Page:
There's a sizeable "smart home" wave building. The smart home and building technology market was $4.8 billion in 2012 and a report by Allied Market Research predicts it will grow to $35.3 billion by 2020.
Not surprisingly, many startups, retailers, and established tech companies hope to ride the wave. Surfing is hard to do. Not everyone will get the timing right. But some strategies will make it a lot less likely that companies will wipe out.
Open Up Your Platform
Everyone's racing to make their own smart home platform, but few of them are open. Now I don't mean open source, like the Android Open Source Project or Apache Hadoop-those projects are incredible for the technology industry, but open source isn't right or always possible for every company. Rather, I mean these smart home platforms need to be open by offering APIs and other developer toolkits to allow easy interoperability with other products within the ecosystem (or even allowing other brands to license their technology to create totally new products). Developers understandably want to maintain control over their products, but too tight of control can also limit a product's potential.
Opening up a product to let others play in the space can help the product's market share to grow and compound further in multiple appealing ways.
Microsoft is the classic example of a company that triumphed because they allowed others to build on their products--in their case the DOS and then Windows operating systems. Microsoft's platform enabled other companies to build solutions for consumers and enterprises. The openness worked to the advantage of Microsoft, its development community, and its users. Cultivating its developer community became one of the company's core competitive advantages.
Something similar will happen in the smart home market to help spur the creation of new products and extend the usefulness of old ones. In turn, that will give consumers more reasons to buy smart home products, growing the market.
Think Beyond Mobile Apps
Many smart home devices have a mobile app interface. It makes sense, given that most of us carry around Android and iOS devices. Mobile apps are a familiar gateway, in the consumer's mind, to smart home devices, which for many are still new and unfamiliar.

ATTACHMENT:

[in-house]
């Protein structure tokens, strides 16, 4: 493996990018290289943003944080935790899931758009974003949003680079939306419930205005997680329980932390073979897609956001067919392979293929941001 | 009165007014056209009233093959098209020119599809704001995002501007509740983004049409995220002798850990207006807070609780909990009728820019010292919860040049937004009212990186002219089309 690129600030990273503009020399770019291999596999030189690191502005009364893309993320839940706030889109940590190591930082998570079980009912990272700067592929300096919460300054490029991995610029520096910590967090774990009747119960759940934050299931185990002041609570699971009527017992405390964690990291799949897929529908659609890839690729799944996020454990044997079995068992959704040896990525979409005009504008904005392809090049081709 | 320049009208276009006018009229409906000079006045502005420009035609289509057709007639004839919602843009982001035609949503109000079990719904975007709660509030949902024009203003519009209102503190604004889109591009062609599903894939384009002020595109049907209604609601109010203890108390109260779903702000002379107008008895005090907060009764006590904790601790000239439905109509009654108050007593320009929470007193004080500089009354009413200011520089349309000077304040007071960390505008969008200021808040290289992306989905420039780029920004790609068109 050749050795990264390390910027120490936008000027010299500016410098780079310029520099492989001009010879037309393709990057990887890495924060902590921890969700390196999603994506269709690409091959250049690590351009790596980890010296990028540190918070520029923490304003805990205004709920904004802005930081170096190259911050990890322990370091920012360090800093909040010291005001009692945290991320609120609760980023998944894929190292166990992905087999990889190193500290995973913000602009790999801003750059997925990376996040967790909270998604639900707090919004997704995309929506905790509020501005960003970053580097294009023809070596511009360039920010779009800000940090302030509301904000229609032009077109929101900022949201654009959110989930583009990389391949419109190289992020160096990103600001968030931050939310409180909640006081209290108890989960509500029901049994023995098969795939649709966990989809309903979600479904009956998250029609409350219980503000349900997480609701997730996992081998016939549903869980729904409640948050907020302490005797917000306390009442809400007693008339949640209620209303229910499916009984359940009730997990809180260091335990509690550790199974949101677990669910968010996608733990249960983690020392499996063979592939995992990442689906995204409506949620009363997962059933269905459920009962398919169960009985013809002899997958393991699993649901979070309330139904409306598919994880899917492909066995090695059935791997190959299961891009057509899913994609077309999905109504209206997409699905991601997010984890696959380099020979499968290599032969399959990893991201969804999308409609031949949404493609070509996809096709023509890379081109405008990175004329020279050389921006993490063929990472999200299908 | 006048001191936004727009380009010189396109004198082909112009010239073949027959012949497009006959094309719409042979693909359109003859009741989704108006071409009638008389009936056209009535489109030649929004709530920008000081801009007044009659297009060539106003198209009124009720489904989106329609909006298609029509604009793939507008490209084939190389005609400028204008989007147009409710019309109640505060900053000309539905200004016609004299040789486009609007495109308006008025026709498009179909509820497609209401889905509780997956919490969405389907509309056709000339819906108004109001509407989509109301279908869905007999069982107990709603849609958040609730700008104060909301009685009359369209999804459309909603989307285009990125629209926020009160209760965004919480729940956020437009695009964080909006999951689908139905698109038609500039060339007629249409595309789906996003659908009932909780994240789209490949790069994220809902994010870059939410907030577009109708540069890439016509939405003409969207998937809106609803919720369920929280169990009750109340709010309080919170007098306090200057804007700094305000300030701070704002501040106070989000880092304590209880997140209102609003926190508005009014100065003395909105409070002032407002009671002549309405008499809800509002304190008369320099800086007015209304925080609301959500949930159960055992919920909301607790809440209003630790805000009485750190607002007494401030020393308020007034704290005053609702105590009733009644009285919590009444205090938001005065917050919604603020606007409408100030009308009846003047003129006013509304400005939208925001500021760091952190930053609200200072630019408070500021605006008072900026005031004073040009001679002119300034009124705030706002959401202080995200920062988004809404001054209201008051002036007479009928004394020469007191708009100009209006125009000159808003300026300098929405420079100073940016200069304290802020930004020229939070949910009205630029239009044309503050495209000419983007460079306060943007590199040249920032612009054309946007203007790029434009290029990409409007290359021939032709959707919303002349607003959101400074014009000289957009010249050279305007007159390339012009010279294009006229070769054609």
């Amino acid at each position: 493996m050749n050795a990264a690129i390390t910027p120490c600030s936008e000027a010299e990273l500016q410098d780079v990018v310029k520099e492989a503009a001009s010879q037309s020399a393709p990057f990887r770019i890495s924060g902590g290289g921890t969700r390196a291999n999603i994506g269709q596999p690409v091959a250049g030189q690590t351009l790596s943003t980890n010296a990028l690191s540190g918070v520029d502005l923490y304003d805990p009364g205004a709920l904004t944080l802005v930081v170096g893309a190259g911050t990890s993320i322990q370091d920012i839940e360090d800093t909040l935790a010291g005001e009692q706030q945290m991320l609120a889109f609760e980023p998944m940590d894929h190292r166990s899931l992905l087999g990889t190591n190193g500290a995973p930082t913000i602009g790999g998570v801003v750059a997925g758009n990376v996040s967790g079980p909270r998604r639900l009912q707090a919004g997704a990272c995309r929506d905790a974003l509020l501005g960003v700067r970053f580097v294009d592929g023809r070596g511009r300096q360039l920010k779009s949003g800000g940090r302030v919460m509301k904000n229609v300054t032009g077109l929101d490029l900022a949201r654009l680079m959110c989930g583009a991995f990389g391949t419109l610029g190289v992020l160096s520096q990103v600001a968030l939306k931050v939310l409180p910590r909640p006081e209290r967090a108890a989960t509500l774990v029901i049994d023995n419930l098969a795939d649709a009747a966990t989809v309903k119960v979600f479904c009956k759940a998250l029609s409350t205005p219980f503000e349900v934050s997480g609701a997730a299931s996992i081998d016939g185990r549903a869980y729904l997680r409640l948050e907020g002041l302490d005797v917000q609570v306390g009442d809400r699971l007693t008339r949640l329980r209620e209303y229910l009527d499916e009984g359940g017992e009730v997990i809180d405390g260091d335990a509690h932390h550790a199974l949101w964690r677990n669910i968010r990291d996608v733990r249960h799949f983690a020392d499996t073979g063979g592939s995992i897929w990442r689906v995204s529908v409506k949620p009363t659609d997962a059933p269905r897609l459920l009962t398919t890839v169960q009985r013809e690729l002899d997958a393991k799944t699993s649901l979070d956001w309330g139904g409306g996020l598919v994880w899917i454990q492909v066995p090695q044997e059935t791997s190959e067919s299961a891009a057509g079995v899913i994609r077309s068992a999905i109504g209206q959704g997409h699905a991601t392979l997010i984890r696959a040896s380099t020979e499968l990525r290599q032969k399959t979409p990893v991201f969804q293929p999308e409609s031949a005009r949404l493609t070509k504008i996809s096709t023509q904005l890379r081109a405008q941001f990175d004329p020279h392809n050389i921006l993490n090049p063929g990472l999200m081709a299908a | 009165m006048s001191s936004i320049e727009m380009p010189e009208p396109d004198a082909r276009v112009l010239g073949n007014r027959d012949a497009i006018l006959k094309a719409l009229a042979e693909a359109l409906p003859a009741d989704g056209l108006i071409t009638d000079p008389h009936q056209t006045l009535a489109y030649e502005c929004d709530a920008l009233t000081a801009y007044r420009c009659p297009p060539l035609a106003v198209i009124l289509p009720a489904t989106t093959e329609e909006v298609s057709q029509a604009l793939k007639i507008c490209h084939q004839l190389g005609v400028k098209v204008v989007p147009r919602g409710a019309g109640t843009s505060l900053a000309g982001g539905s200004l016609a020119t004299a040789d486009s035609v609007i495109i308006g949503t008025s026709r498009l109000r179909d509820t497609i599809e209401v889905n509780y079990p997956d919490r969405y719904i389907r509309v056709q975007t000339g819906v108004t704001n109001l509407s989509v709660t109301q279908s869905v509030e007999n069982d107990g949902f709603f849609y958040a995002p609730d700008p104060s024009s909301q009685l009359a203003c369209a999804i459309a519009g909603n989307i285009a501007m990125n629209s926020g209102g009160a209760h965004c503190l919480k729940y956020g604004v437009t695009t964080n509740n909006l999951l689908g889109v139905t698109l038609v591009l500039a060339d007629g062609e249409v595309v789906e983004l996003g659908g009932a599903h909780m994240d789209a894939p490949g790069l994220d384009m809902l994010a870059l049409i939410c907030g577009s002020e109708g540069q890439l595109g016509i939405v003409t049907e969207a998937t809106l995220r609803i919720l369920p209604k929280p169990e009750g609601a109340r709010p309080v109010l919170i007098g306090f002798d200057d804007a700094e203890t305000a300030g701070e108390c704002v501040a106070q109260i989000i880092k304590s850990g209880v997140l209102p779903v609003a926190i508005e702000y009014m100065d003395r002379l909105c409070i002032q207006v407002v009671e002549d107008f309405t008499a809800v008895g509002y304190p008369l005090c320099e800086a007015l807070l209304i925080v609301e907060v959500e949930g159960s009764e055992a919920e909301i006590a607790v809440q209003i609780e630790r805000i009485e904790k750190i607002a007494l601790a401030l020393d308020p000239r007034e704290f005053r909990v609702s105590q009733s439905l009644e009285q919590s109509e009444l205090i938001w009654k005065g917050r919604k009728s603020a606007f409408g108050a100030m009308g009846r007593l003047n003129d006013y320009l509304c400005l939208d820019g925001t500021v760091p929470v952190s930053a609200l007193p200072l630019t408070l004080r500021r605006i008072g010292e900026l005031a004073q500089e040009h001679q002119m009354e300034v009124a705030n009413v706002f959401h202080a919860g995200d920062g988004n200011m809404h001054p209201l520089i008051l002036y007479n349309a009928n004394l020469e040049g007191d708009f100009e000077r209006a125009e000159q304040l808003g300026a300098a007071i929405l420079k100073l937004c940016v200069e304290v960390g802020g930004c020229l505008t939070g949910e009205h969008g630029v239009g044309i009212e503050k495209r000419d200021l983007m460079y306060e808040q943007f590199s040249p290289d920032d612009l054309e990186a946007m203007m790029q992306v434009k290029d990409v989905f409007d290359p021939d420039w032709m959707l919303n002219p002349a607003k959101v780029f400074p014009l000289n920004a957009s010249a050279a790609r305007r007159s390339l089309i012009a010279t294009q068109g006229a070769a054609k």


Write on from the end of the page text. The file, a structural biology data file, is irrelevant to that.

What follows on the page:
For the smart home to realize its full potential, however, I believe it needs to break free from the limitations of mobile app dependency. One reason is that the mobile app ecosystem is so completely ruled by two companies, Google and Apple. Both are in the hardware business. And I doubt we'll see Apple's smart home hardware (should the company enter the market) working with Google's, or vice versa.
Also, consumers should be able to interact with smart home devices through voice or an appliance's own tactile interface, not just through mobile apps. When this happens, it will open up the market to much more interesting devices and functionalities.
Amazon's upcoming Echo, a standalone, voice-activated smart assistant for the home, is a good example of where smart home appliances could be heading. The Echo stands by, waiting for you to ask it questions like "What's the weather forecast this weekend in Los Angeles?"or make commands, such as "Play music by Bruno Mars." (Echo is now being sold only to a limited group of invited Amazon customers.)
Develop Unconventional Partnerships
Incumbent home product makers must find ways to provide additional value. The smart home market is a great opportunity to work with other incumbents and/or startups to bring cool new services and products into consumers' homes.
For example, energy utilities are in an ideal position. They're already providing a service into your home--electricity and/or gas. What they need to do now is build smart appliances and sell them to the customers they already have.
With a slightly smarter use of data, much of which they already have, energy companies could better predict what your home may need next--a more efficient smart water heater or refrigerator, for instance. This information could help them sell additional products and services--most likely through partnerships--which in turn will open up a lot of new opportunities for both the utilities and their partners. It's not unreasonable to imagine, for example, that an energy company might one day partner with or even operate as a bank, financing improvements that will make a home smarter and more energy-efficient.
Be Prepared for the Inevitable Market Consolidation
It's still early for smart home products, and there's a lot of experimentation underway. For example, some retailers are coming out with their own smart home products--just as Radio Shack did in the early PC era with its own brand of computers. I predict that many of these over time won't last. Retailers are likely to realize they can't make much money building their own devices. Retailers are generally good at retailing, not at product development.
There's another reason why consolidation is inevitable. Over the years, we've seen technology waves come and go. In Silicon Valley and other tech-heavy areas, we're riding a pretty big wave right now, fueled by the Fed's easy money, low interest rates, and global venture capitalists spending big in hopes of ROI.
But at some point, this wave will crash. And when it does, a lot of smart home products will be washed ashore. The companies that remain in the water will have a long-term plan, solid financing, an understanding of their target markets, and a timeline for reaching those markets. These companies will be the ones providing useful, even beautiful, smart home appliances and accompanying services. Consumers will want these devices if the price is right because they look good and because they make their lives easier, safer, and more secure.